“By staying those fines, the 10th Circuit judges have demonstrated their understanding of the good faith of the Green family and of the seriousness of this case against the contraception mandate,” Coakley said. “Government-mandated, employer-provided insurance that covers abortifacients is in no way essential to human flourishing — but religious liberty is.”
Meanwhile, some local community leaders said if Hobby Lobby's suit succeeds, the company will effectively discriminate against their employees' religious rights.
“They are infringing upon the religious rights of their employees who may want to take advantage of services they find acceptable but their employers find unacceptable,” said Nathaniel Batchelder, director of the Peace House in Oklahoma City.
The Rev. Jonalu Johnstone, associate pastor of First Unitarian Church of Oklahoma City, said she thinks the furor over the contraception mandate could be avoided in the first place if employers are not responsible for their employees' health care.
“What if a Christian Science employer decided that they wouldn't fund things that are against their religion? If employers are able to use their own religious convictions for what their employees can or cannot receive, that's problematic,” she said.
National faith leaders speak out
Tuesday, an open letter to the Obama administration and Congress regarding the health care mandate's “threat to conscience” was released by Archbishop William E. Lori, of Baltimore, chairman of the U.S. Conference of Catholic Bishops' Ad Hoc Committee for Religious Liberty; Russell D. Moore, president of the Southern Baptist Convention's Ethics & Religious Liberty Commission, and more than 100 prominent national religious leaders and scholars.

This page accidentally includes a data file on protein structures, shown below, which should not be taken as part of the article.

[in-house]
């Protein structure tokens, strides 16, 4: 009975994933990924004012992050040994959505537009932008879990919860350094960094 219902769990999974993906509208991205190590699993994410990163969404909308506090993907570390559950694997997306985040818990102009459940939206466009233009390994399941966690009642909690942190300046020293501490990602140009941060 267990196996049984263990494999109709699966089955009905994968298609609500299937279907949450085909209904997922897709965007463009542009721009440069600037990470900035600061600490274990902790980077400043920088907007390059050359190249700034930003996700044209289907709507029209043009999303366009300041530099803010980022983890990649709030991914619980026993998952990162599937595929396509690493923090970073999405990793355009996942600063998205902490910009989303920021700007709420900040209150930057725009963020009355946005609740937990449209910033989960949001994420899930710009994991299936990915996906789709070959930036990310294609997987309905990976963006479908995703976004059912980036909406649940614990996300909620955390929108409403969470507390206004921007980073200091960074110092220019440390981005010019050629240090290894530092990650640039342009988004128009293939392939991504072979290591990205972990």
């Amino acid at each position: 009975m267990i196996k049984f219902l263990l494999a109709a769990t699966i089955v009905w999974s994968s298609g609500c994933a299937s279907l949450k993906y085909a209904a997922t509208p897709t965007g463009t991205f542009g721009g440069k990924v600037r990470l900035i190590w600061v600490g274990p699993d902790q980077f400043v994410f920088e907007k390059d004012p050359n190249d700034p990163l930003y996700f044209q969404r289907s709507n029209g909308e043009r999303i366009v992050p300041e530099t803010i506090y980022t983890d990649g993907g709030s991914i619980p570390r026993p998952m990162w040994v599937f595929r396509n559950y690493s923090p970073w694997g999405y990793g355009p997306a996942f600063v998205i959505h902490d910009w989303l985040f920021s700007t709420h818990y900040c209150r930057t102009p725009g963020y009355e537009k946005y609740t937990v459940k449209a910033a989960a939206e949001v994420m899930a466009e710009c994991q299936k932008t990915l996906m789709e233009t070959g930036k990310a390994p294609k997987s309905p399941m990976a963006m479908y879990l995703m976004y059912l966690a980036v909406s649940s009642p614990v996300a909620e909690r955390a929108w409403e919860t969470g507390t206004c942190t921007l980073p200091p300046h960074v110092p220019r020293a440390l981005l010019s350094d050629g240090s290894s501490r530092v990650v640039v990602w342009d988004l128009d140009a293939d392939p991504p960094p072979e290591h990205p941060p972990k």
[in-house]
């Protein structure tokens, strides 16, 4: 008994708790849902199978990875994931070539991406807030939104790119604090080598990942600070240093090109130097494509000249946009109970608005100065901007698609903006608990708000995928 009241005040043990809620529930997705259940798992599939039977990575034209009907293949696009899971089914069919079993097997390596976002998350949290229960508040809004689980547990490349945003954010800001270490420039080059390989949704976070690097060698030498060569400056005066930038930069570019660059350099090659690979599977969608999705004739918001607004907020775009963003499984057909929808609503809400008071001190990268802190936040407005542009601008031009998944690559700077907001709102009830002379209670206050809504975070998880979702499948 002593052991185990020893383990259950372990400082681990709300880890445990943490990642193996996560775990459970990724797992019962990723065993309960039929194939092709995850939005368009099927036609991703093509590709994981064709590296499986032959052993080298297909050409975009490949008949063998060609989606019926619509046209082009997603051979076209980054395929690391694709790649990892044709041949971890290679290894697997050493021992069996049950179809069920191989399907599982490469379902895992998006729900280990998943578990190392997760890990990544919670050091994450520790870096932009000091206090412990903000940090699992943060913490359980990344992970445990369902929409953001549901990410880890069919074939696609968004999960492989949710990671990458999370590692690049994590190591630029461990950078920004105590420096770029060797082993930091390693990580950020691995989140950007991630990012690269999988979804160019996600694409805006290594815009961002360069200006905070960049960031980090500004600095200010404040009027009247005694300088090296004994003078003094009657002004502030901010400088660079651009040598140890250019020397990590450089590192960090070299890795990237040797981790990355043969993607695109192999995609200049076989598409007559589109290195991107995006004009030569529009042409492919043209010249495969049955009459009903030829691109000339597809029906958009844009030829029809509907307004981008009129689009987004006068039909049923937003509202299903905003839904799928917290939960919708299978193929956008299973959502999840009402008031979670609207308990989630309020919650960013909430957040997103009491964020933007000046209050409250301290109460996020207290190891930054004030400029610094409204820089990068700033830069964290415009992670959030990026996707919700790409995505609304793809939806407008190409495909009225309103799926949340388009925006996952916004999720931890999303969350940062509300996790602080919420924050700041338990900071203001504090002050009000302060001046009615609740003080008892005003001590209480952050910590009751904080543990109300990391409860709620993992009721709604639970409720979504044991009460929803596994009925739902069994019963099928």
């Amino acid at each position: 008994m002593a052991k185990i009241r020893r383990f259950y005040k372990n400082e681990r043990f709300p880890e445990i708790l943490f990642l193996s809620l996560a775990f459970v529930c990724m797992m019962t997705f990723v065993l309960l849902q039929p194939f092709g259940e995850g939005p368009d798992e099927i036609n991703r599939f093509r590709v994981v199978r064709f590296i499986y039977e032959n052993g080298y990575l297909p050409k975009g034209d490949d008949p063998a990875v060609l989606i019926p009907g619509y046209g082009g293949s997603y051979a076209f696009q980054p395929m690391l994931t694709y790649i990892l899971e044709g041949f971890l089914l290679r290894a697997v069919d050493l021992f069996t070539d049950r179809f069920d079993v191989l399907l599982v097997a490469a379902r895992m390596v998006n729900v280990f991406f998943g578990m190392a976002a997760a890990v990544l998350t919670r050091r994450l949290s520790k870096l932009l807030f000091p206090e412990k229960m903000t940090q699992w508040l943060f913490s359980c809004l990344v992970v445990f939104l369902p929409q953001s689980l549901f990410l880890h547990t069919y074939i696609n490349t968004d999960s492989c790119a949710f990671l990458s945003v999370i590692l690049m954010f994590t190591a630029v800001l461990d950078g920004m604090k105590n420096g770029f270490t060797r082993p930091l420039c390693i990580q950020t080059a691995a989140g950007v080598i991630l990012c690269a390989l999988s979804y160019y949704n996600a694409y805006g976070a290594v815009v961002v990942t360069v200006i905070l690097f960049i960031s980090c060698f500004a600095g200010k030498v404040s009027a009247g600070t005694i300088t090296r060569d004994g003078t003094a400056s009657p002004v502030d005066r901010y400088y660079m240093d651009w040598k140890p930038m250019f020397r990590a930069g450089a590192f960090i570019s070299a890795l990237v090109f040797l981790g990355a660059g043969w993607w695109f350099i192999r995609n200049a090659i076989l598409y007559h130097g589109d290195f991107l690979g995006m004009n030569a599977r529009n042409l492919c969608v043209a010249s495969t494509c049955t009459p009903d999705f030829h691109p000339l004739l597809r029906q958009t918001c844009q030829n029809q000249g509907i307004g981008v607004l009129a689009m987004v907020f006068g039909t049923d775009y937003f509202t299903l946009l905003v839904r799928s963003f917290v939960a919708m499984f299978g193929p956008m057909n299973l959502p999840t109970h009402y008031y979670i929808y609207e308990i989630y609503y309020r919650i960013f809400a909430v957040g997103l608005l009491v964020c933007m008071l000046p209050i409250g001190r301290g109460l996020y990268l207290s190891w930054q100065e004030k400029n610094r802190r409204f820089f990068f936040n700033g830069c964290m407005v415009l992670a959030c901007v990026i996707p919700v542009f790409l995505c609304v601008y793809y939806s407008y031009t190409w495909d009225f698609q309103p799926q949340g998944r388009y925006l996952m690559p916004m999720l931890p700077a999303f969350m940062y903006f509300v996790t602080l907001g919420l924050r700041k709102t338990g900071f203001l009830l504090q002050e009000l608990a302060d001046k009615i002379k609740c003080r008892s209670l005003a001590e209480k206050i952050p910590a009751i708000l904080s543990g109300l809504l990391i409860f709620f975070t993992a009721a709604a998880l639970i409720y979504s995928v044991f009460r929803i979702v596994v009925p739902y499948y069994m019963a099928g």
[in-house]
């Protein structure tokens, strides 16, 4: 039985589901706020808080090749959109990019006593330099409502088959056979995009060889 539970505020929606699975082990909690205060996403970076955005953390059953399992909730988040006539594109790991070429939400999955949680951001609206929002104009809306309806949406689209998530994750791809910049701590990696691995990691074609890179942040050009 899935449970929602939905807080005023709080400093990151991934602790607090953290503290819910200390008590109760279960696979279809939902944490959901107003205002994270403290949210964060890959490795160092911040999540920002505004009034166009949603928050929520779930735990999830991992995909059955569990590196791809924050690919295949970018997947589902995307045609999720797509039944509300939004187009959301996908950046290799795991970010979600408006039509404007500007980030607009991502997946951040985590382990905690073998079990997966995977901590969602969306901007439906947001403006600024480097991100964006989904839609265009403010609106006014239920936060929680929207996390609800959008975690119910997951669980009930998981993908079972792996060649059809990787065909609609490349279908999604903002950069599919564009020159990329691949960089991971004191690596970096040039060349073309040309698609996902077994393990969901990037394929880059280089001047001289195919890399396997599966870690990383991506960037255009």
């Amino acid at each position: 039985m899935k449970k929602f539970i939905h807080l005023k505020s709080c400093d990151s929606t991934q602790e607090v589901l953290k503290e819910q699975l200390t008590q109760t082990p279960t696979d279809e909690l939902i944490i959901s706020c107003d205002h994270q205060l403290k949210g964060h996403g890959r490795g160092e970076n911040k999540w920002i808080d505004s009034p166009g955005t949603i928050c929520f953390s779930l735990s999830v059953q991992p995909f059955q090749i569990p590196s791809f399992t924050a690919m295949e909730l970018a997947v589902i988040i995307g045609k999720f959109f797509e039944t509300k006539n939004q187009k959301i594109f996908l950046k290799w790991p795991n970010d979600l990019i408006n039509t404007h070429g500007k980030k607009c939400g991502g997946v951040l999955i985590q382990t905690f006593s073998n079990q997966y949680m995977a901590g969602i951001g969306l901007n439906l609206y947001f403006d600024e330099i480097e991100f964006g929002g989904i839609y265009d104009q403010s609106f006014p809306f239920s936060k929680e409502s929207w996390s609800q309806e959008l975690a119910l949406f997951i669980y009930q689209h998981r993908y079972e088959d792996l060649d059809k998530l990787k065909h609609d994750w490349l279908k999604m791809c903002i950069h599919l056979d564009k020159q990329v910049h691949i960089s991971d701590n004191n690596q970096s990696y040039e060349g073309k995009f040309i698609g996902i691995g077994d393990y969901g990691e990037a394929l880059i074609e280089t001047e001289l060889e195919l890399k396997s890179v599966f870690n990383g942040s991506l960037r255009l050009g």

The religious leaders' letter, entitled “Standing Together for Religious Freedom,” calls for the Obama administration and Congress to respect the conscience rights and religious freedom of all employers.
The group wrote that freedom of religion goes beyond freedom of worship and extends to believers' roles as citizen and employer.
The letter calls on the Department of Health and Human Services to, “at a minimum, expand conscience protections under the mandate to cover any organization or individual that has religious or moral objections to covering, providing or enabling access to the mandated drugs and services.”
The signers of the letter represent a wide variety of religious groups, including the Church of Jesus Christ of Latter-day Saints, the International Society for Krishna Consciousness, Orthodox Christian and Jewish leaders, plus scholars and heads of faith-based institutions and civil rights organizations.